Christmas holiday and annual leave

It is generally accepted that Jesus Christ’s birthday is not 25 December. Many historians believe Christians celebrate the birth of their saviour on Christmas Day because they wanted to create an alternative to Saturnalia. This was a festival widely celebrated during Roman times when people thought to be enemies of the state were singled out on 17 December and indulged with excessive food and other pleasures. The Romans believed that brutally murdering these people at the end of the festival on 25 December would destroy forces of darkness).

Early Christmas festivals retained some of the excesses of Saturnalia including drinking, sexual indulgence and singing naked in the streets (this might explain how behaviour often seen at Christmas parties in more modern times originated).

Whatever its origins, Christmas has become widely celebrated as the Holiday Season. Some businesses close down for two weeks which means that (allowing for the three bank holidays) employees have to take seven days holiday (if they work a five day week). That may not seem particularly fair. Is it legal? Well, yes it is.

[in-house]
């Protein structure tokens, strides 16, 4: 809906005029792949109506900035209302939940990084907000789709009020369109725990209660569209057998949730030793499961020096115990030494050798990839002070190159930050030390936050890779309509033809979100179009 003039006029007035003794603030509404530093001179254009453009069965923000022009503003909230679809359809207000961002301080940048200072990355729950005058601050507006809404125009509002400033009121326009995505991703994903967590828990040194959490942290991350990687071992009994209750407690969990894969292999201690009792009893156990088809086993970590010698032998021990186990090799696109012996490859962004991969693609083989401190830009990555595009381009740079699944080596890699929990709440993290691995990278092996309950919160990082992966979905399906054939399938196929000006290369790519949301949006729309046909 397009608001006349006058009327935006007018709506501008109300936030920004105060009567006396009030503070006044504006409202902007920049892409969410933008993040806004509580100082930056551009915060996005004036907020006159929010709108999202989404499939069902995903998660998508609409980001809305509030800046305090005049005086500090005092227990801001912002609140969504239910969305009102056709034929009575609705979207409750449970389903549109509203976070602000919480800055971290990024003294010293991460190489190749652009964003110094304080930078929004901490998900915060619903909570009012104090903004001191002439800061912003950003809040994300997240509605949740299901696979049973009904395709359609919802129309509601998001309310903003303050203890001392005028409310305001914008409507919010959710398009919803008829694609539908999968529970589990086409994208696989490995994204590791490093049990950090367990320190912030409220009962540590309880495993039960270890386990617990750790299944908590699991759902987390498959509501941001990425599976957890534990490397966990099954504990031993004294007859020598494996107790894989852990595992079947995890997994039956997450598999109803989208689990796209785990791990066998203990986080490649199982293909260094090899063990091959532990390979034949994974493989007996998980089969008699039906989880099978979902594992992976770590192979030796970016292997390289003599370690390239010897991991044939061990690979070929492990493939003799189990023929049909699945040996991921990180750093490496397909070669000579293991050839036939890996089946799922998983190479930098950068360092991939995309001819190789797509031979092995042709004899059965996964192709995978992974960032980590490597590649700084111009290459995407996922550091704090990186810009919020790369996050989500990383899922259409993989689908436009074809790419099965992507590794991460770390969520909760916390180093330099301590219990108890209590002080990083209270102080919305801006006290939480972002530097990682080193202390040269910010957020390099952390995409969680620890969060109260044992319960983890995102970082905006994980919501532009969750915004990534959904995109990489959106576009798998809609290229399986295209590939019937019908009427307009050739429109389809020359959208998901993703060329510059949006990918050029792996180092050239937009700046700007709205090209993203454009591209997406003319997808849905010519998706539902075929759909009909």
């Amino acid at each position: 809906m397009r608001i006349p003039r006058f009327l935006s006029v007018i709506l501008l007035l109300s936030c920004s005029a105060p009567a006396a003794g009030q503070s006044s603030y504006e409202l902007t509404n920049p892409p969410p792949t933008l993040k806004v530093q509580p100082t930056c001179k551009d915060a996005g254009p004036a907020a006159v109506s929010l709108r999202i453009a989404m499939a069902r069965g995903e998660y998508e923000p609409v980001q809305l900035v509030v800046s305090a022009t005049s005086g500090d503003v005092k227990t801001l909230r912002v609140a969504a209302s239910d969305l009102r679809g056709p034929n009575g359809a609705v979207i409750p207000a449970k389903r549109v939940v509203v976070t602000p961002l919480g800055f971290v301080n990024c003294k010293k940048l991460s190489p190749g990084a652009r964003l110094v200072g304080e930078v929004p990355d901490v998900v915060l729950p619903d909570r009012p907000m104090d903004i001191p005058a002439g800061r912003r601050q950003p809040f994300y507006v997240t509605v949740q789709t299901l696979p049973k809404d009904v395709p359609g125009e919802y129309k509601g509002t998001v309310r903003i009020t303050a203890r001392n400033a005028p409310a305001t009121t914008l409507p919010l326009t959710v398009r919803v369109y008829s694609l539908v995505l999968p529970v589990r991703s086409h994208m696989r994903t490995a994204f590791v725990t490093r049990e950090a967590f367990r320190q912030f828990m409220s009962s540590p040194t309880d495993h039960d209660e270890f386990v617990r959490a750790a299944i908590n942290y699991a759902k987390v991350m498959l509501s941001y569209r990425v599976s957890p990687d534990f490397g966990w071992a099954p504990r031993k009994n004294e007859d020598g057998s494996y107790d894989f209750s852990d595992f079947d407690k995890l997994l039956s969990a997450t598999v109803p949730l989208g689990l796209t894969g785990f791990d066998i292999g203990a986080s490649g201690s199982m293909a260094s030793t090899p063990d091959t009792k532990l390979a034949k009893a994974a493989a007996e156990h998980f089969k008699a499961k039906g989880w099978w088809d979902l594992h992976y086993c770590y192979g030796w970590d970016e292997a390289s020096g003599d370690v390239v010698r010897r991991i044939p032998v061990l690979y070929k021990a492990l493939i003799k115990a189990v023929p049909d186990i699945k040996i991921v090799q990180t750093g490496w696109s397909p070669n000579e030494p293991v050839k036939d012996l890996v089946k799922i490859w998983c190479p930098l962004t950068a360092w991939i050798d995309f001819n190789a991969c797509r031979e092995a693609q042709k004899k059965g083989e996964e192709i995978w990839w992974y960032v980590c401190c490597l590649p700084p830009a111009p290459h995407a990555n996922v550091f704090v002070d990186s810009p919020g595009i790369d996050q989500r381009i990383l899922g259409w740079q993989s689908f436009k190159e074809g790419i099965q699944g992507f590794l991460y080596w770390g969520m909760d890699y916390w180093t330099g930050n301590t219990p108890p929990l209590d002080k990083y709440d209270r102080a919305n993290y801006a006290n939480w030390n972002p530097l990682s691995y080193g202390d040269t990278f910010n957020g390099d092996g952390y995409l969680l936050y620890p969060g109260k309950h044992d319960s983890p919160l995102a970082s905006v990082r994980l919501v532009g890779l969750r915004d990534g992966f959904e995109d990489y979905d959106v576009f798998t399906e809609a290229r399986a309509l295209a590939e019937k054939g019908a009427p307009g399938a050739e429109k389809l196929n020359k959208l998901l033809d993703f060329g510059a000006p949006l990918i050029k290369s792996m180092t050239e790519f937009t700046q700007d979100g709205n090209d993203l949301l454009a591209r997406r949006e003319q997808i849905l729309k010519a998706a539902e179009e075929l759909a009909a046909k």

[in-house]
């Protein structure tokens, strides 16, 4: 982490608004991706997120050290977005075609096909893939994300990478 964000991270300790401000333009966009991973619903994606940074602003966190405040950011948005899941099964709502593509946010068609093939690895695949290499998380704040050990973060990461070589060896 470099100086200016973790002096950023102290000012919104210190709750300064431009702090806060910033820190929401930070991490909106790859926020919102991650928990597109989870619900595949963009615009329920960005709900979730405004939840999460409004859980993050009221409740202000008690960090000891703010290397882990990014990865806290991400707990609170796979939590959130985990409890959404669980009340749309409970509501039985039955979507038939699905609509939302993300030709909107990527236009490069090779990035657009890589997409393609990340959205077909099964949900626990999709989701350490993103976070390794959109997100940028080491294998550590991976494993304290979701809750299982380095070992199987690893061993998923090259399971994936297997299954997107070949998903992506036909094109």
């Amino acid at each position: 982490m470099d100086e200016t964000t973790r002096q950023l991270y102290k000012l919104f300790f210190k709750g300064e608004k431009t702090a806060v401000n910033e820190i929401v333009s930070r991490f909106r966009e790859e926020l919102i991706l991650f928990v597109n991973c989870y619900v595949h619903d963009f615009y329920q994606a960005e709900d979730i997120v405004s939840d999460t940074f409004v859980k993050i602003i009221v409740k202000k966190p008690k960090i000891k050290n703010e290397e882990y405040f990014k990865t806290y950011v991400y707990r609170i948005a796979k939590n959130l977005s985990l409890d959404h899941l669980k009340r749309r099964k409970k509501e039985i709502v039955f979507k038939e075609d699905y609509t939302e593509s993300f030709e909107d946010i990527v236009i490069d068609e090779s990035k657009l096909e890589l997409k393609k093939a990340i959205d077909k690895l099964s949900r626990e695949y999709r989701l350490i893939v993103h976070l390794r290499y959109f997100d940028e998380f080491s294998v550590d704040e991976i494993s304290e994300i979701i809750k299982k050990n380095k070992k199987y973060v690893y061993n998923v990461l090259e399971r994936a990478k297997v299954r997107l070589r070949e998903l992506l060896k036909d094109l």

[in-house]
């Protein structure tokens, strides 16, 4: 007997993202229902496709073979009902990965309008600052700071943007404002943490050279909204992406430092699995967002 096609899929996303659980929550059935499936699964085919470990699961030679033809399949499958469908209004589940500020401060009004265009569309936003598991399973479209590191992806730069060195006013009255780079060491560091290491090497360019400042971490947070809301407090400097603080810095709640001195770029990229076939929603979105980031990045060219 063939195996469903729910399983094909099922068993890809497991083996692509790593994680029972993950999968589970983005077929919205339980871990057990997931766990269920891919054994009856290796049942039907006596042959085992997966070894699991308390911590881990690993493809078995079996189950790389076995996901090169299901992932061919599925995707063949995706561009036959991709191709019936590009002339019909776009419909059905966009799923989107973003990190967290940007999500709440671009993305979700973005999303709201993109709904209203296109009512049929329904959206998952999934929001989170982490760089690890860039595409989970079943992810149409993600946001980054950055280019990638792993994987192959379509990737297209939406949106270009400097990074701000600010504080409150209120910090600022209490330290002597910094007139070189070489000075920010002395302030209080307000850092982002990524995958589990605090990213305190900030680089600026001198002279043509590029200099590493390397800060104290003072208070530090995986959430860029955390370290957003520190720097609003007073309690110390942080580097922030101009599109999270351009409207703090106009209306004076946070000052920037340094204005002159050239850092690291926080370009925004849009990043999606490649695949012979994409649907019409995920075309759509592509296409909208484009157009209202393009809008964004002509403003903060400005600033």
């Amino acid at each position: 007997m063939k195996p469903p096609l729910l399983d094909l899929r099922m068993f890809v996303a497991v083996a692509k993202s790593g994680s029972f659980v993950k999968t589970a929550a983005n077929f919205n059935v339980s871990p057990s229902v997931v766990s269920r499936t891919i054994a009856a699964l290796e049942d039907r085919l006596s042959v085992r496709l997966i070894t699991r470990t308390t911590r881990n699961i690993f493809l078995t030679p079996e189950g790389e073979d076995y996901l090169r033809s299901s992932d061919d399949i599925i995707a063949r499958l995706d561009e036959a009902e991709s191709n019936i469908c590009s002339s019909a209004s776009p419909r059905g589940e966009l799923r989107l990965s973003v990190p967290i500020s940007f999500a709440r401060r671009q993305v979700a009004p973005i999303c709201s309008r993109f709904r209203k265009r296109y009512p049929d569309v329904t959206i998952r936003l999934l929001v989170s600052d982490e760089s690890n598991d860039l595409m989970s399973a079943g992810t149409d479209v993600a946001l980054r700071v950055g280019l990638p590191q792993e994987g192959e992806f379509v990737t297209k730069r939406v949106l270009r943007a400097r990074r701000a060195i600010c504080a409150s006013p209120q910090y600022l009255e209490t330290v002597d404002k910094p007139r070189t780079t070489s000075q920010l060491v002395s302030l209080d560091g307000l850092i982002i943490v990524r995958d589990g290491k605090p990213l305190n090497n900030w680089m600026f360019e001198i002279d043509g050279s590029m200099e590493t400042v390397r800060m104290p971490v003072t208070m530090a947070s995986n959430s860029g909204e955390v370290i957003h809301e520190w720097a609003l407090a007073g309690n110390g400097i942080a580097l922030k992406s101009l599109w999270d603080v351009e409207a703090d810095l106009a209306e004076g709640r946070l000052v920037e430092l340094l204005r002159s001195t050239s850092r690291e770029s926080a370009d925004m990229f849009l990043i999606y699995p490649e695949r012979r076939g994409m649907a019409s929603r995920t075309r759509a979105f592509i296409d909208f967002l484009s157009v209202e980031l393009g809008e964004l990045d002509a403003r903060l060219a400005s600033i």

All workers and employees, including agency workers, casual workers and workers on zero hours contracts, are entitled by law to receive 5.6 weeks’ paid holiday per year. For workers who work five days a week, 5.6 weeks’ holiday works out at twenty-eight days which includes the eight public holidays, leaving twenty days. If you work fewer than five days a week, or you work irregular hours, you will receive a proportion of the 5.6 weeks. You do not have the absolute right to choose when you take your holiday, and your employer can tell you when to take your leave.

Recent court decisions have confirmed that the amount of holiday pay you get should be based on your usual weekly income, including regular overtime, commission and shift allowances, not just basic pay for four of those 5.6 weeks. It is however lawful for employers to base your holiday pay on basic pay for the remaining 1.6 of your 5.6 weeks’ entitlement.

If you think you may have been underpaid holiday pay write to your employer setting out when you went on holiday, what you were paid and how much you think you are owed. You must bring a claim for underpayment of holiday pay within 3 months minus one day of the date of the underpayment. If you think you were underpaid for holiday you took more than 3 months ago, you will need to seek specialist advice which you can get  from your local citizens advice bureau.

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